The Color Purple
The musical has opened in Los Angeles to understandable acclaim. On opening night the able cast was the best evidence that a touring company does not imply an inferior production. Based on Alice Walker’s acclaimed novel, which became the film that launched Oprah’s career, the musical compresses some of the original storyline to meet running time constraints. Nonetheless, the broad themes and intimate details remain.
The story follows four decades in the diverging paths of sisters growing up in Georgia. Jeannette Bayardelle plays Celie, the downtrodden child bride who labors under the crushing yoke of Mister (Rufus Bonds, Jr.). LaToya London does an admirable job as Nettie, the sister who discovers her roots working for a missionary family in Africa. The sisters remained separated by years and miles. The distance collapses when Celie is finally able to read Nettie’s letters, which have been purloined by Mister.
The supporting cast is uniformly strong. Felicia P. Fields is the robust Sofia, a character who maintains the most consistent personality. She teaches independence by her actions, inevitably suffers because of her spirited position and is renewed when she sees the results of her teachings.
Shug Avery, loved by men and women, is played by the sultry Michelle Williams, who first hit the big time as a member of Destiny’s Child. Her vocal chops are remarkable, and she has moved to the theatrical stage with aplomb. “Push da Button” is Shug’s advice to men and women on the nuances of ensuring female satisfaction.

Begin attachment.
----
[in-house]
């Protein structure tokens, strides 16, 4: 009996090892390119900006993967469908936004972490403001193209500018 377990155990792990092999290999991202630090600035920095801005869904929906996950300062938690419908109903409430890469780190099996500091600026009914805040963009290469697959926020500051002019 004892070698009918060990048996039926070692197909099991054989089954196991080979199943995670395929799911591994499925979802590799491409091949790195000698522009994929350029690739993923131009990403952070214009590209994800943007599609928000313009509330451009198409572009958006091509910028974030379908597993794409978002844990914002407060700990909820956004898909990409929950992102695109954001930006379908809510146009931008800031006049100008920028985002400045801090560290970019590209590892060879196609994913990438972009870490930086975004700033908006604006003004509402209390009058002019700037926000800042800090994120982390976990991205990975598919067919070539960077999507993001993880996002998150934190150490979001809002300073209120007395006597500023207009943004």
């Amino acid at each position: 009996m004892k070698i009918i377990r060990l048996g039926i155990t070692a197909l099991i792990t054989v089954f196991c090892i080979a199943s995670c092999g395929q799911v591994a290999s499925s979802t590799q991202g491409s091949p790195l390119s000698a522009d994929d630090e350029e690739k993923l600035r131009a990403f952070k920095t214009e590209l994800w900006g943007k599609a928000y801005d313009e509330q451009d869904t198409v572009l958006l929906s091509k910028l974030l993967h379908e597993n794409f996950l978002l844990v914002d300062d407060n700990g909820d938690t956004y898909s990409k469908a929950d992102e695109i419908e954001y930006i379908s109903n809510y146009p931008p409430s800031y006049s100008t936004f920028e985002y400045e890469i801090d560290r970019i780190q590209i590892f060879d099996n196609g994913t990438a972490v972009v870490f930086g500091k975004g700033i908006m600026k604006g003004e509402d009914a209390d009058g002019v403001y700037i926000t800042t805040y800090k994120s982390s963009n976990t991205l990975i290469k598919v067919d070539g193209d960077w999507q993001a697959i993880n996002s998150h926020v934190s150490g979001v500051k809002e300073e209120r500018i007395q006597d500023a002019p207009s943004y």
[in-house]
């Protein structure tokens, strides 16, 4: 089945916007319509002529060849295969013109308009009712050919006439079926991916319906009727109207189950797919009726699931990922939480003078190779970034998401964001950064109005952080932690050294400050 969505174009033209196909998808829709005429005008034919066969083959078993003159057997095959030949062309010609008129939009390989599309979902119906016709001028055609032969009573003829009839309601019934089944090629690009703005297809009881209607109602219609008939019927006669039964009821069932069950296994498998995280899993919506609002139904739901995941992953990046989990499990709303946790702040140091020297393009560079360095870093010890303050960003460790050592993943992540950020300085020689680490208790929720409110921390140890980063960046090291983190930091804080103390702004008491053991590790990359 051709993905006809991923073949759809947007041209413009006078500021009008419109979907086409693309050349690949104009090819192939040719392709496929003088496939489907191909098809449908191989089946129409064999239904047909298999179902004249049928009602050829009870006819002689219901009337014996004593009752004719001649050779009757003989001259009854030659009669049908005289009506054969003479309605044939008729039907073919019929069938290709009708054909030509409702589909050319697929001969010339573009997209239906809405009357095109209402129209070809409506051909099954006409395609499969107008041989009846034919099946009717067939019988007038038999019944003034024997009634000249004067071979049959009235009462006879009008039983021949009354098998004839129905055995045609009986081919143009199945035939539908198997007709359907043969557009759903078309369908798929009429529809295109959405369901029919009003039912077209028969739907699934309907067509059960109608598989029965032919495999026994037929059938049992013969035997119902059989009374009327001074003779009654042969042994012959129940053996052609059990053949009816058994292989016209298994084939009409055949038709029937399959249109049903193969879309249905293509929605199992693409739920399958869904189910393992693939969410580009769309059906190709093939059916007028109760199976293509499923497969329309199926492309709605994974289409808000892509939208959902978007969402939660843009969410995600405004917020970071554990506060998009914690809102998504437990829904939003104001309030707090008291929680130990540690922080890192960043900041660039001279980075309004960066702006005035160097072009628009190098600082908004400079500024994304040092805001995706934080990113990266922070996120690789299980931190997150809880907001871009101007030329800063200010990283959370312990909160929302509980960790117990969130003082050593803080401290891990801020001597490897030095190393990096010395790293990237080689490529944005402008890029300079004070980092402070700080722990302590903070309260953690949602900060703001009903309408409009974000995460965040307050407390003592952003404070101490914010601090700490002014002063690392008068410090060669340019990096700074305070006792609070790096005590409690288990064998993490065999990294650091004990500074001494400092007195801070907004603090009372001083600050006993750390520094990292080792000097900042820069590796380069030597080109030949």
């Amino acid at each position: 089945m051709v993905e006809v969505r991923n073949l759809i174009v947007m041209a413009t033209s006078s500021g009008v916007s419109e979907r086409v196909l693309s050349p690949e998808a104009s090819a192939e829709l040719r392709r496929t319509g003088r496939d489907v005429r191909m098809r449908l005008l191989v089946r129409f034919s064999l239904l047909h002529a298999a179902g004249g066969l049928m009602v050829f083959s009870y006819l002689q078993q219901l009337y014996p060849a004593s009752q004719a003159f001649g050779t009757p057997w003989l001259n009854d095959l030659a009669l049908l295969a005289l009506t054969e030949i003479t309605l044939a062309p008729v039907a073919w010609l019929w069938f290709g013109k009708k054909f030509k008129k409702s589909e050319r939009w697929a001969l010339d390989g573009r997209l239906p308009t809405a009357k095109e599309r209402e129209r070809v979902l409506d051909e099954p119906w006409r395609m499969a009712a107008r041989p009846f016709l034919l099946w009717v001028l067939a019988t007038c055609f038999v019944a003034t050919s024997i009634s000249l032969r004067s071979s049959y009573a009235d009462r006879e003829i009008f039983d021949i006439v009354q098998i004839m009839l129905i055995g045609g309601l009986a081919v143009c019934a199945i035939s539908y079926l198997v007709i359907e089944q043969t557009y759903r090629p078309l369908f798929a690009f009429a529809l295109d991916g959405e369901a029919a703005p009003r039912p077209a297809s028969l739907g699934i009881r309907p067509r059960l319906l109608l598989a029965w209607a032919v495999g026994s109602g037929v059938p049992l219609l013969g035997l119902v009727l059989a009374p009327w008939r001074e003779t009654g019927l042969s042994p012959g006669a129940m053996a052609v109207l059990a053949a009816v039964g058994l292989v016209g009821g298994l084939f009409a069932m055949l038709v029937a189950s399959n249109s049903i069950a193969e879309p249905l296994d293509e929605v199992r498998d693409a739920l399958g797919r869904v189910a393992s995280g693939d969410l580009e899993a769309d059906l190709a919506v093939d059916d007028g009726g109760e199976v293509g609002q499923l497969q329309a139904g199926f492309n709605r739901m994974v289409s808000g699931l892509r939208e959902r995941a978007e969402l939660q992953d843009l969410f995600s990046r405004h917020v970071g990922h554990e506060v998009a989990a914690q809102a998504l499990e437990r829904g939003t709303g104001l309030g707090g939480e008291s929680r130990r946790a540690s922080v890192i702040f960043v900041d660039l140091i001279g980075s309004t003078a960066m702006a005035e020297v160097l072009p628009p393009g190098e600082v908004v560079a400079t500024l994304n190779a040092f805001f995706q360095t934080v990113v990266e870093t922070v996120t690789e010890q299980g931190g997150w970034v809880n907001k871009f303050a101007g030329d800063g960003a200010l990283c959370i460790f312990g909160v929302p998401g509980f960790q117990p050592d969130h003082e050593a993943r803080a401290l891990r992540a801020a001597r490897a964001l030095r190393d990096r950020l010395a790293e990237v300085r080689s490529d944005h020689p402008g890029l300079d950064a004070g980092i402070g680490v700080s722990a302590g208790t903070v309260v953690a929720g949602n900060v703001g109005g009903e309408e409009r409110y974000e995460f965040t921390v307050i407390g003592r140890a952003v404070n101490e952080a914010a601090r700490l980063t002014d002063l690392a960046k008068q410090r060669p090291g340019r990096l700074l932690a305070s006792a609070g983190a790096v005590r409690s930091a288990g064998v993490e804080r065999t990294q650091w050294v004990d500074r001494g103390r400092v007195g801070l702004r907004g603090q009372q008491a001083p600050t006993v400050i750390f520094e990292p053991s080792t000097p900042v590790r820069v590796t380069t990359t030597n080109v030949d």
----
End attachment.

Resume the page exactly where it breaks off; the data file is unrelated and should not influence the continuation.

This is one of the more dense musicals in terms of multiple plotlines, but to the writers’ credit, the interweaving plot is compelling and coherent. The motivations behind the myriad relationships are believable, and there is a satisfying lack of plot devices to move the action forward.
The songs are uniformly strong, and several of the duets slow the forward pace only because the audience applause lasts so long. “What About Love” closes the first act, and is a stunner. The score runs a satisfying gamut of blues, gospel and early R ‘n B. The orchestra, led by Sheilah Walker is crisp.
The set is evocative, expansive and unobtrusive. The settings swing from the edges of Georgia swamps and fields, to a backwoods juke joint to the African veldt.
Opening night saw many of the creative team brought to the stage for a final curtain call. Although Oprah was “in Africa, caring for children,” the peerless Quincy Jones was there (wearing the same fedora he wore on the film set of The Color Purple), as were the songwriters Brenda Russell, Allee Willis and Stephen Bray.
At the Ahmanson Theatre through March 9, 2008. For more information, visit www.centertheatregroup.org/theatres/ahmanson/